Fri, Jul 20, 2012 - Page 8 News List

Rare earths a pivotal element in sea dispute

By Wang Jyh-perng 王志鵬

Disputes over the South China Sea and the Diaoyutai Islands (釣魚台) continue unabated, and most East and Southeast Asian countries have taken some kind of position on the issue. Academics and experts have expressed opinions based on fishing grounds, energy resources and territorial sovereignty. However, there is another key strategic resource in dispute — the undersea reserves of rare earths.

China has long been aware of the strategic value of these metals. At present, 95 percent of the global supply of rare earths mined on land comes from China. The late Chinese leader Deng Xiaoping (鄧小平) once declared that, while the Middle East has oil, China has rare earths, and he suggested that China could strictly control the export and supply of these minerals, as OPEC does with oil.

Rare earths on the seabed appear in the form of polymetallic nodules, also called manganese nodules. These so-called “black pearls” may contain more than 60 metallic elements. It is estimated that reserves of such metals in the Pacific Ocean alone can meet demand for 600 years or more. Since the 1980s, countries that are capable of deep-sea exploration, such as the US, Japan, France and Germany, have been competing to explore the seabed.

Last year Japan budgeted ¥6.8 billion (about US$86 million) to explore the seabed around Minami Torishima, or Marcus Island, which lies about 2,000km southeast of Tokyo. A report published by University of Tokyo associate professor Yasuhiro Kato in July last year says that a team of Japanese scientists has discovered an area rich in rare earths in the Pacific Ocean between longitudes 120 and 180 degrees east. They estimate that this area of seabed contains 80 billlion to 100 billion tonnes of such minerals — much more than the figure of 110 million tonnes given by the US Geological Survey for confirmed global reserves.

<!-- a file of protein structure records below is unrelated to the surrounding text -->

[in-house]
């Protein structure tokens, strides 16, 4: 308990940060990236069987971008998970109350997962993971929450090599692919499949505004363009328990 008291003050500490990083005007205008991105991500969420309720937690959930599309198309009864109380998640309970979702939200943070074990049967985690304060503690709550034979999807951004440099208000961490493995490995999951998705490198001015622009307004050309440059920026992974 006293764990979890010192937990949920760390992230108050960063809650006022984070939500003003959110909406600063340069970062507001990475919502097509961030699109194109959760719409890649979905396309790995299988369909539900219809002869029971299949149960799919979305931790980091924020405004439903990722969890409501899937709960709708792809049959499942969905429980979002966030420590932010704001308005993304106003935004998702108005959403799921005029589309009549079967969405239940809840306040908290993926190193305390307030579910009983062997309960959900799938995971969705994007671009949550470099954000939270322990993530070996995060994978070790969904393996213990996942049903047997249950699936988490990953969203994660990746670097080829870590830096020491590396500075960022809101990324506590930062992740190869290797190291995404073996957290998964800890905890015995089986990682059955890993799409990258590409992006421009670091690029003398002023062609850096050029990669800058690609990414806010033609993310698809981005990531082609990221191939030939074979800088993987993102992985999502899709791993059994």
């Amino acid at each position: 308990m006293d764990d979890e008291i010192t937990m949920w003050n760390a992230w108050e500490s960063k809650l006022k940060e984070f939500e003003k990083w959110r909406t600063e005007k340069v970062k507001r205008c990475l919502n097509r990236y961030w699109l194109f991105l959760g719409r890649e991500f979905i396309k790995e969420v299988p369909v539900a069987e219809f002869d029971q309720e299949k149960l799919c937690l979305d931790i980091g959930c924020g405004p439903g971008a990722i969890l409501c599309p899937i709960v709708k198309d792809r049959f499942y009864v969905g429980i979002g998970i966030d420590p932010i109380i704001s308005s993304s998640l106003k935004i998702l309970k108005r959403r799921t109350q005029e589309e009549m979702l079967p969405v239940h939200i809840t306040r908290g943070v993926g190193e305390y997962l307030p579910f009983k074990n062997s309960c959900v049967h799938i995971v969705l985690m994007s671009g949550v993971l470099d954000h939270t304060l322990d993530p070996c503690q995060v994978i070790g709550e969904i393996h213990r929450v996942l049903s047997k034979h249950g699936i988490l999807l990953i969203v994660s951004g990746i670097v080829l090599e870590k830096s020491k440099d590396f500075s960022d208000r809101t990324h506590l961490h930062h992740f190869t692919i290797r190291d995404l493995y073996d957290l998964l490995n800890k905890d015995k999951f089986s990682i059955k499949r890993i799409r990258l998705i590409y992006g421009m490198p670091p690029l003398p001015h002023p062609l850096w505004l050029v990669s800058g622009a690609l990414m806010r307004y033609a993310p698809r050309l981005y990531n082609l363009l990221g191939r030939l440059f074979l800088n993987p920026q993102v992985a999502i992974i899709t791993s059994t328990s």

Over the past few years, China’s self-built manned submersible Jiaolong has been tested at progressively greater depths. In July 2010, it reached a depth of 3,759m in the South China Sea, and its crew members staked a claim by planting China’s national flag on the seabed. Last month, the Jiaolong reached a depth of 7,015m in the Mariana Trench in the western Pacific Ocean.

The Jiaolong’s most important function may be prospecting for undersea rare earths. Last month, China’s State Oceanic Administration director Liu Cigui (劉賜貴) said that between 2001 and last year, China had successfully applied to the International Seabed Authority for exclusive exploration rights and priority commercial mining rights for two zones of seabed where polymetallic nodules are present. These two zones measure 75,000km2 and 10,000km2 — which, together, is nearly twice the surface area of China’s Hainan Island. Liu said that one of the main purposes of the Jiaolong’s deep-sea test dives was to discover what metallic minerals are to be found there.

All this may explain why Japan attaches so much importance to its territorial claim over the Okinotorishima coral reefs, while China refuses to recognize Japan’s claim and has held several naval maneuvers nearby.

Rare-earth reserves may also exist near Taiwan-controlled Taiping Island (太平島) in the South China Sea and the Diaoyutai Islands, which are also claimed by Taiwan, Japan and China, among others, and the value of such mineral deposits might be equivalent to tens of millions of New Taiwan dollars per capita in Taiwan. If so, one wonders how hard Taiwan’s government will fight to defend its claim over these islands.

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